Beautiful Northern Israel: Ein Hod, Nir Etzion, and Zichron Yaakov

Like I always say when we leave Jerusalem — I love leaving and I love coming back. Living in Jerusalem, for the most part is wonderful with the ancient stones and the Jewish flavor. But at times, I’ve seen one too many ancient ruins and I’m ready to see some  greenery and breathtaking views. So we went north. I thought about renting a car, but opted for the 2 hour bus ride instead so we could sit back and relax.  Here’s how to use the Egged online bus schedule if you need it. For those who are members of the “I love driving” team, of which I am not, here’s a list of rental car websites in Israel:

Once we arrived in Haifa, we took a short 15 minute bus ride from Haifa to our hotel in Nir Etzion. We stayed in Nir Etzion for a few reasons – it was kosher, it was a good location smack dab between Haifa and Zichron Yaakov and because we had purchased a “deal” from Chufsha Chalomit (Dream Vacation) where you get 3 nights, 4 days (weekdays only) at one of the listed hotels for half price. You also need to pay a separate sum of money for the deal. So in the end, the “frayer (sucker) deal” only saved us a few hundred shekels, but it did get us out of the house and up north.


Nir Etzion


Nir Etzion is a religious Yishuv and feels very much like a kibbutz, with a cow shed and mini zoo (I hesitate to say petting zoo due to the monkeys, anteaters, eagles and other animals I’m not sure I’d like to pet). We were upgraded to a garden room which was like a tzimmer – a ground floor room that looked like our own little cottage. We considered going swimming and asked when the pool is open. They gave us a time sheet with separate men and women’s hours. I whispered to the concierge, feeling naughty, are there mixed swimming times for me and my husband? Yes, of course, we just don’t tell people unless they ask. Scandalous!

But most of all, I looked forward to the all you can eat Israeli breakfast. And Nir Etzion did not disappoint. Breakfast was delicious by the heapfuls, complete with pancakes, 20 different kinds of cheese, croissants, coffee machines, omelettes, and shakshuka to your heart’s desire.

Ein Hod


After we made our bellies happy, we waddled down the road from Nir Etzion to the wonderful Ein Hod artist village tucked away like a well-kept secret. In Ein Hod, you can take an official tour of the village and get access to all the artist’s galleries and participate in pottery and tshirt silkscreening. However, the tour was a little pricey for just the 2 of us (~200 shekels) so we decided to give ourselves a tour and meet artists on our own. We wandered in an out of the winding streets, enjoying the beautiful flowers, sculptures and views and occasionally stumbling across an artist’s gallery.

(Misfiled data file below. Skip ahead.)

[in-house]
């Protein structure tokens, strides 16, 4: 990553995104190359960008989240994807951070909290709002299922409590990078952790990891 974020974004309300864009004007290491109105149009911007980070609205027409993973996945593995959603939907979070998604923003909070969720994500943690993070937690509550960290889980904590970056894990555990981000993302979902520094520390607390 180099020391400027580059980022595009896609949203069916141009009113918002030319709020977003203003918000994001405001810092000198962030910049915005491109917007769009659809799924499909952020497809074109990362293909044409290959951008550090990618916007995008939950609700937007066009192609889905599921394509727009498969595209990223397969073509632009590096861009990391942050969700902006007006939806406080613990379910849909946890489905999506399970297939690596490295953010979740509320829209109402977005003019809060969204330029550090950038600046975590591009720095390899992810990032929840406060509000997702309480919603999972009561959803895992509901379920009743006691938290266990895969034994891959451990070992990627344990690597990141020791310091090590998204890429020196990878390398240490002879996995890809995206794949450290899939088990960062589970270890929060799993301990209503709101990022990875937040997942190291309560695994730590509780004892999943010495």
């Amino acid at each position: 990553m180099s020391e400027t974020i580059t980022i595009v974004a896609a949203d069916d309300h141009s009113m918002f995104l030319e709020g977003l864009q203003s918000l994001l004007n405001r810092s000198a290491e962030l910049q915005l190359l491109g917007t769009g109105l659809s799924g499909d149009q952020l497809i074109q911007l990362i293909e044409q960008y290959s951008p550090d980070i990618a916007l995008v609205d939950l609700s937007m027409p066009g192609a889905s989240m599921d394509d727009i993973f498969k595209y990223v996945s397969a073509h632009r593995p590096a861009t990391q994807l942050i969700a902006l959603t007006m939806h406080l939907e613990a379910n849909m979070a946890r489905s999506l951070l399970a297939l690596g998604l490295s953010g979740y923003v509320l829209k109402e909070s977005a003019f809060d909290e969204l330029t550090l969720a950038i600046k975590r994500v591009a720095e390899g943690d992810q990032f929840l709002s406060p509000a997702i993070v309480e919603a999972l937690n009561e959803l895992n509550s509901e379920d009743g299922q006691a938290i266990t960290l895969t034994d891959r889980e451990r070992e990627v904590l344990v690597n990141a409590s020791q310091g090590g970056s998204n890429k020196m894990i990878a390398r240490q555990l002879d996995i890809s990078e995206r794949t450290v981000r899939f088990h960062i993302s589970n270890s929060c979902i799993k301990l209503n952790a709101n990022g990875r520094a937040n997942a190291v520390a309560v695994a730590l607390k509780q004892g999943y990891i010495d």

We met second generation artists who had preserved their father’s easel setup, complete with paints, brushes, and chair. A little creepy if you ask me since it looked like it was set for him to return any second, but very authentic. We met bronze sculptors who told us about their upcoming exhibitions and showed us bulls made out of bronze. And, when we couldn’t get access to the artists themselves, we made sure to peek into their studios at every chance. There was one studio with a broken window, so of course I carefully slipped my hand and camera inside and took this amazing shot of a glassblower’s studio:


The streets were so windy and roundabout, that any time we’d see a sign, we’d follow it until we got to the destination. It didn’t matter much what the sign said, but we knew if we followed it for long enough, we’d eventually end up somewhere. So, one of the signs we followed was to a pottery workshop. Having seen this on the website, I thought it would be fun to make a mug, paint it and take it home. Unfortunately, when we arrived, we were greeted by native English speakers who told us that the workshop is just to make the pottery but you have to leave it there. So you have to pay 40 shekel or so, make pottery, and then leave it. Forget it. So we turned around to start following the signs back to the Ein Hod entrance when the pottery lady told me that there was a small English bookshop next door. I perked up and we frolicked, or at least I did, to the bookshop. Well, I think it may win the award for smallest bookshop ever. It did have a few good books, but in the end I left empty handed.

Unfortunately, Ein Hod, as tourist-friendly as it is, didn’t exactly cater to kosher tourists — there was not a single kosher eatery to be found among the restaurants and coffee shops.  Luckily, we had stuffed rolls, yogurts, and pastries in our pockets before leaving the hotel. But if stuffing gooey items in your pocket is not your style, Nir Etzion has a food packaging company where you can get take away.